PETER OLUF BRøNDSTED (17 November 1780 – 26 June 1842), Danish
archaeologist and traveller.
Brøndsted was born at Fruering in
Jutland . After studying at the
University of Copenhagen (initially majoring in theology but moving to
philology from 1802 onwards) he visited Paris in 1806 with his friend
Georg Koës . After remaining there two years, they went together to
Italy. Both were zealously attached to the study of antiquities and
the tastes and interests they held in common led them, in 1810, to
join an expedition to
Greece with Otto Magnus von Stackelberg , Carl
Haller von Hallerstein , the German painter
Jakob Linckh , and the
then Austrian consul in
Greece George Christian Gropius .
Unexpectedly, the following year, Koës died on
Zante at the age of 29
of pneumonia. The group went its separate ways in order to carry out
excavations at different places. Whilst one uncovered the Temple of
Aegina and the temple of
Brøndsted and Linckh in the winter of 1811/12 led the excavations of
the shrine of
Kea . Brøndsted was the first
Dane who was involved in archeological work in Greece.
After three years of active researches in Greece, Brøndsted returned
to Copenhagen in 1813, where, as a reward for his labours, he was
appointed extraordinary professor of Greek and philology in the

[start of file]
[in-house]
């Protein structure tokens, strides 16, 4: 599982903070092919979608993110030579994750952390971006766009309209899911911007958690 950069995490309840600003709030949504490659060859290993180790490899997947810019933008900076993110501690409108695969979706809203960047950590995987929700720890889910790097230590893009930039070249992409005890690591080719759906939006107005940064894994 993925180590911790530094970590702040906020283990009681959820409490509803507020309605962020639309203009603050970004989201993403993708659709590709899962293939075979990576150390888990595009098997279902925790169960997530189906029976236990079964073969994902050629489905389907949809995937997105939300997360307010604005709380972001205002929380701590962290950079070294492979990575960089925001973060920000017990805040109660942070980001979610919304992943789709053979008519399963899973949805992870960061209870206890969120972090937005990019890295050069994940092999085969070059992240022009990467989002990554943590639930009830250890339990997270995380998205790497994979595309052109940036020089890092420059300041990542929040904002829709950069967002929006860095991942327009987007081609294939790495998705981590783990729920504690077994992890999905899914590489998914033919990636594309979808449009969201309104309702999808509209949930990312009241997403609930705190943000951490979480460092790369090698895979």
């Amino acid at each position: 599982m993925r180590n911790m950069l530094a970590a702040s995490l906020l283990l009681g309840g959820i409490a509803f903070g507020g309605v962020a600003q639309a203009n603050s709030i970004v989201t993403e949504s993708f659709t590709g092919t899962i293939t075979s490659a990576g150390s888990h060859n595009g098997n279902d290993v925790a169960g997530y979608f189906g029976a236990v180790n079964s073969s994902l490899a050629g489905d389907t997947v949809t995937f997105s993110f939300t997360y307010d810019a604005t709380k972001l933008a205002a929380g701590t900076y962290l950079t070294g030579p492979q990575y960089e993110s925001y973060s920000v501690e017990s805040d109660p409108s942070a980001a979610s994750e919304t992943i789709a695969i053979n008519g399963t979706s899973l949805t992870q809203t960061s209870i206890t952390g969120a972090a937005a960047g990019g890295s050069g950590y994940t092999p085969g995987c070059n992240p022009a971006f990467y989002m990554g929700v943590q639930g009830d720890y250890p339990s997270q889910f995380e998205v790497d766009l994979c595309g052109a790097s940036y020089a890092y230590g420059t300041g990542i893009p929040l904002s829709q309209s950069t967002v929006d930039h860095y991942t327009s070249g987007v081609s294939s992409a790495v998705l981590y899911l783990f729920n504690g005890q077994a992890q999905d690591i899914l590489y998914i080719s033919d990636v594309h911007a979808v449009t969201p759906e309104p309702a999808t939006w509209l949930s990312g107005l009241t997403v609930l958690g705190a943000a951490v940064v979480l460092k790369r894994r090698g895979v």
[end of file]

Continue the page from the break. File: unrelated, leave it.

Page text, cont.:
university. He married Frederikke, Koës's sister, who died after the
birth of their third child. During these years, Brøndsted gathered
and organized the notes and materials he had brought out of Greece.
His lectures awakened great interest in many students, who even after
his death sent out even more Danish expeditions to the Mediterranean
world under his successor Ussing (Lindos on Rhodos).
However, as he began to arrange and prepare for publication the vast
materials he had collected during his travels, he found that
Copenhagen did not afford him the desired facilities, and so he
exchanged his professorship for the office of Danish envoy at the
papal court in 1818, and took up residence in
Rome . In 1820 and 1821
Sicily and the
Ionian Islands to collect additional
materials for his great work.
In 1826 he went to
London , chiefly with a view to studying the Elgin
Marbles and other remains of antiquity in the
British Museum , and
became acquainted with the principal archaeologists of England. From
1828–1832 he resided in Paris, to superintend the publication of his
Travels, and then returned to Copenhagen on being appointed director
of the museum of antiquities and the collection of coins and medals.
In 1842 he became rector of the university; but a fall from his horse
caused his death on the 26 June.
His principal work was the Travels and Archaeological Researches in
Greece (in German and French, 1826-1830), of which only two volumes
were published, dealing with the island of
Ceos and the metopes of the
* History Seminar (in German)
* This article incorporates text from a publication now in the
public domain : Chisholm, Hugh, ed. (1911). "Bröndsted, Peter Oluf".
Encyclopædia Britannica (11th ed.). Cambridge University Press.
Hans Christian Ørsted
Hans Christian Ørsted RECTOR OF UNIVERSITY OF COPENHAGEN
1841-1842 Succeeded by
Carl Emil Scharling
* WorldCat Identities
* VIAF : 64136808
* LCCN : nr96027506
* ISNI : 0000 0000 6635 0186
* GND : 104106549
* SELIBR : 257314
* SUDOC : 055797784
* BNF : cb129612570 (data)
* NKC : jx20081114001